I owned a gun store at the time and was usually awakened by an alarm clock at 6am. From an early age Dusty developed a very loud yowl and soon relieved the clock of its duties. He took it upon himself to wake everyone at 6 am. (or 5:30, just to be sure we were up on time) He stuck to that duty faithfully for 19 years... giving it up only at the end. While I miss my Dusty, I do not miss being awakened every day at 6 am.

Dusty exhibited other time telling skills. When we let him outside, he always came home at our regular bedtime of 9pm. Not 8:55; not 9:05; 9:00 sharp Daylight savings time. We gave him a treat when he came in. In later years, when he no longer wandered the streets, he still expected his treat at 9pm, 8pm standard time. While treat time was fixed with the universe, he seemed to catch on to government time  a day or so after the change, for the purposes of his alarm duties.

We got Dusty in the fall, in Colorado. We kept the mobile home cooler to save on utilities. At night I would take Dusty protected by my left arm, under the covers. He developed the habit of sleeping under the covers in cool weather. After the bed was made in the morning, it would develop a cat sized lump. Cats, as you may know, are not inclined to come when called, unless it pleases them. Once, when we took the cats (We acquired Sandy a couple of years after Dusty) camping in the mountains. Dusty seemed to have disappeared from the camper. After a half hour of frantically running around in the woods calling for him, I returned to the camper to find him casually sitting on the bed. He had apparently gone to nap under the unmade covers. Our frantic running around and yelling eventually moved him into showing himself.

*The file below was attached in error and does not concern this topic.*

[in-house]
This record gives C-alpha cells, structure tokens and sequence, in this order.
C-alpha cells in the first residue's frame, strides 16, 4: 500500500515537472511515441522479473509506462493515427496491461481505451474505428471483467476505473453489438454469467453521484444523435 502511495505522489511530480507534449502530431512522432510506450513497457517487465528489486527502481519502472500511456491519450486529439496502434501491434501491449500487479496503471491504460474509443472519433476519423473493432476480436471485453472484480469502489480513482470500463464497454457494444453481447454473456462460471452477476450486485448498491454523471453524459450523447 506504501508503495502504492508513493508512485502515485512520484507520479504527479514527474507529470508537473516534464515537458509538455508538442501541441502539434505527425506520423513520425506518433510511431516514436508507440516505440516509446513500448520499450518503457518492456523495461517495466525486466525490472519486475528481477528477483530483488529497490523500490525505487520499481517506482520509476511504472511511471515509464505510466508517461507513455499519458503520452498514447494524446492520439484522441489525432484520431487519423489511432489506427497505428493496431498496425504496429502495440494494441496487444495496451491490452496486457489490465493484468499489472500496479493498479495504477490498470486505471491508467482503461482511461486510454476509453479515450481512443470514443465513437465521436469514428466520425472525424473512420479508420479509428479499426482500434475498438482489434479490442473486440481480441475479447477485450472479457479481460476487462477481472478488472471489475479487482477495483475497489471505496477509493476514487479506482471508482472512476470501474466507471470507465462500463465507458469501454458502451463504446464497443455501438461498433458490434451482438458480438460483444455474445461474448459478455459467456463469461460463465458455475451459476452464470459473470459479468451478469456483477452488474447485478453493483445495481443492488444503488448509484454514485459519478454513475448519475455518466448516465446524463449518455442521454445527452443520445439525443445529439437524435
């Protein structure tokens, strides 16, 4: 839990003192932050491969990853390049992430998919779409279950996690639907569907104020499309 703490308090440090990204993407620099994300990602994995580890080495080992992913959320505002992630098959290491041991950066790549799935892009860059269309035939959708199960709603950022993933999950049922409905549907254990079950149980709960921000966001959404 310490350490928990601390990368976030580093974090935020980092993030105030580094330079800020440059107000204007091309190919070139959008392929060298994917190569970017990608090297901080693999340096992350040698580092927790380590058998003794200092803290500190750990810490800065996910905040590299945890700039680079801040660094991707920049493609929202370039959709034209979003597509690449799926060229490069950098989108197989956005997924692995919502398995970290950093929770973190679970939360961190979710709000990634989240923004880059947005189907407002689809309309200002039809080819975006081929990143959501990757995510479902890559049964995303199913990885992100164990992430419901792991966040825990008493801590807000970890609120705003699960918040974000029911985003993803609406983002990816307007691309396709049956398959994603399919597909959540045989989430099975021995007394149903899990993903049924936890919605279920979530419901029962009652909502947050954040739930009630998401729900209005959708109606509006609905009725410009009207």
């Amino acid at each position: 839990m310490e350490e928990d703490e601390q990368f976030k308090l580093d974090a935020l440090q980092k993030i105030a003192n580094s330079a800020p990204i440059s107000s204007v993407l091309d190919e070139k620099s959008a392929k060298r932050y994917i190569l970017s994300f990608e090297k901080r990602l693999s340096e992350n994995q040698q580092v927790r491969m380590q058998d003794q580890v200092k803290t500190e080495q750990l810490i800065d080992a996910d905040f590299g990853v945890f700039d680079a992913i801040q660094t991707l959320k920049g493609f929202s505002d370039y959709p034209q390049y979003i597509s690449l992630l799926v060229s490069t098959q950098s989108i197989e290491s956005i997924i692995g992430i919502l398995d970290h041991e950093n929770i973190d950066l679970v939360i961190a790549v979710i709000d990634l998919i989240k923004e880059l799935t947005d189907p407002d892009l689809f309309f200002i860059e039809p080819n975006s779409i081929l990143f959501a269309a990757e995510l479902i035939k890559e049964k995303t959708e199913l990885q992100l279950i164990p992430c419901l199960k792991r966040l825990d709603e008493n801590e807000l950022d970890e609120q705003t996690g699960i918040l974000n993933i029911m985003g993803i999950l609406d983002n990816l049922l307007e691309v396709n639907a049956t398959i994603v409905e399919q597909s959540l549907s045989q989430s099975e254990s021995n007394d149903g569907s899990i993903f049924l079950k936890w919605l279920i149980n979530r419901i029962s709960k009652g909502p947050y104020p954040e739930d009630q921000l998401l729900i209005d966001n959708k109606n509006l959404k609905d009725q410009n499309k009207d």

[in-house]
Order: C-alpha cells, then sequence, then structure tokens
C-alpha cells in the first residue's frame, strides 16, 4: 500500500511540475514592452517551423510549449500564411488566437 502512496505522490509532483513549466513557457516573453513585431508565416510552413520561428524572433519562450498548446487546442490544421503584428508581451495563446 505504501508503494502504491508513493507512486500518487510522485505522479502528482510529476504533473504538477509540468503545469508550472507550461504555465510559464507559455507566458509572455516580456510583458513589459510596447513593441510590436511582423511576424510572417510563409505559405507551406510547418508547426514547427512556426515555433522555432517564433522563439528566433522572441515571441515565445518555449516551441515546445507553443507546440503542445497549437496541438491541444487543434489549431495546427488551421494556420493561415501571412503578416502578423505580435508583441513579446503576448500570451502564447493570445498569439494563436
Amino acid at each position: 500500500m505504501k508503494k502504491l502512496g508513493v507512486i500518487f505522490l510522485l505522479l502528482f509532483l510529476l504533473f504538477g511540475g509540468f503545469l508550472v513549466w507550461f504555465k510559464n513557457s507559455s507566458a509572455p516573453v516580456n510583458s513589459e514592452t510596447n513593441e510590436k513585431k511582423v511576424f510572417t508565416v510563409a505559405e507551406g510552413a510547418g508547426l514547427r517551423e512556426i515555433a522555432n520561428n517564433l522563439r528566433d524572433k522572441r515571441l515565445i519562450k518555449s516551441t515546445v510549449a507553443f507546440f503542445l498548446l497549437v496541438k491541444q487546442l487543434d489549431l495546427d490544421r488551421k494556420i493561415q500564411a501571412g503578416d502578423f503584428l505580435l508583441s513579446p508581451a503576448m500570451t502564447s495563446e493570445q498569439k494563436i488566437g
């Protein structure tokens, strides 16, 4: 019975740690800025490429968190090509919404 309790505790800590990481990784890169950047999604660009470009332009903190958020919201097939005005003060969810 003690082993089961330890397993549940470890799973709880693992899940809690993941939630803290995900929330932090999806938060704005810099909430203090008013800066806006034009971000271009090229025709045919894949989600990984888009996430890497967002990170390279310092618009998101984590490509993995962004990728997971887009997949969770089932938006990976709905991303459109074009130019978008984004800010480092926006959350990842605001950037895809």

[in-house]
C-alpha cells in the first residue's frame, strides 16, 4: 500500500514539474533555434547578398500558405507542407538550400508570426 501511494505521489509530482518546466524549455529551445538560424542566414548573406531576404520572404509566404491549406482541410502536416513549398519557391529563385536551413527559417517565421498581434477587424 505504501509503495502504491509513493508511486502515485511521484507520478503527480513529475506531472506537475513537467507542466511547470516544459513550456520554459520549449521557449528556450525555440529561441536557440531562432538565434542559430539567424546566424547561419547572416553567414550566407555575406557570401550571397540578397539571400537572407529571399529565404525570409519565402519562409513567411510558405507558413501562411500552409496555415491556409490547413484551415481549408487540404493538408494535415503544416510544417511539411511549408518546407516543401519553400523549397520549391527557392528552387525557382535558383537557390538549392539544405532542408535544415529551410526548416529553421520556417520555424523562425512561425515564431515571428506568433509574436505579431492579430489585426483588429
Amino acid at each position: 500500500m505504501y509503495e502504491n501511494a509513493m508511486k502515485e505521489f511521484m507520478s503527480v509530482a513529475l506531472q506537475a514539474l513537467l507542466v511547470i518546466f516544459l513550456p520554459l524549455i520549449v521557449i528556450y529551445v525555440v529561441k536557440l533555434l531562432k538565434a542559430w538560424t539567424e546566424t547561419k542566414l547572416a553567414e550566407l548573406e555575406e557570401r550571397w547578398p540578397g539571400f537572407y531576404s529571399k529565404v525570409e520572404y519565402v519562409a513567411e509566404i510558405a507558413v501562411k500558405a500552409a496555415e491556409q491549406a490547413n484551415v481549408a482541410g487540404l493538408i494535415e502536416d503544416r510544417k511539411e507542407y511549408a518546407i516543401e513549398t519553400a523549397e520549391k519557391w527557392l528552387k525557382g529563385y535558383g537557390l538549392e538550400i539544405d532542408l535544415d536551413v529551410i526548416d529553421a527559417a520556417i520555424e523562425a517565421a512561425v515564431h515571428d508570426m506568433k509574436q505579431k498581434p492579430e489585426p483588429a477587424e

Wife and I like to travel, We would leave Dusty with enough food and water for a week and go away for 3-5 days. Dusty seemed irritated at being left alone. Once, we were gone longer than usual. On returning we found Dusty had invented his own entertainment in our absence. He had jumped onto the top of the washer and dryer and reduced 48 rolls of Charmine toilet paper, stored on the shelf above, to quarter sized pieces. It filled the 20 foot long hall from living room to bedroom, waist deep, with torn up Charmine. Dusty seemed pleased with his work. We decided Dusty would be happier with a companion. The vet had an orange and white kitten he had been raising, because the mother had been killed. We called him Sandy.

Sandy and Dusty became great friends. They both grew to become large, handsome cats. They always looked out for one another. While Sandy was still a small kitten, he was exploring the hide-a-bed sofa and got folded up in it when it was put away. Dusty sat on the sofa and yowled until Wife came to check on him. There, she heard Sandy's weak little mew from inside the sofa and let him out. From then on, if we needed to find one of the cats, we would simply ask the other "Where is Dusty?" or "Where is Sandy?" and each would lead us to the other... unless we were going to the vet. They apparently knew when we were about to take them to the vet and neither would betray the other.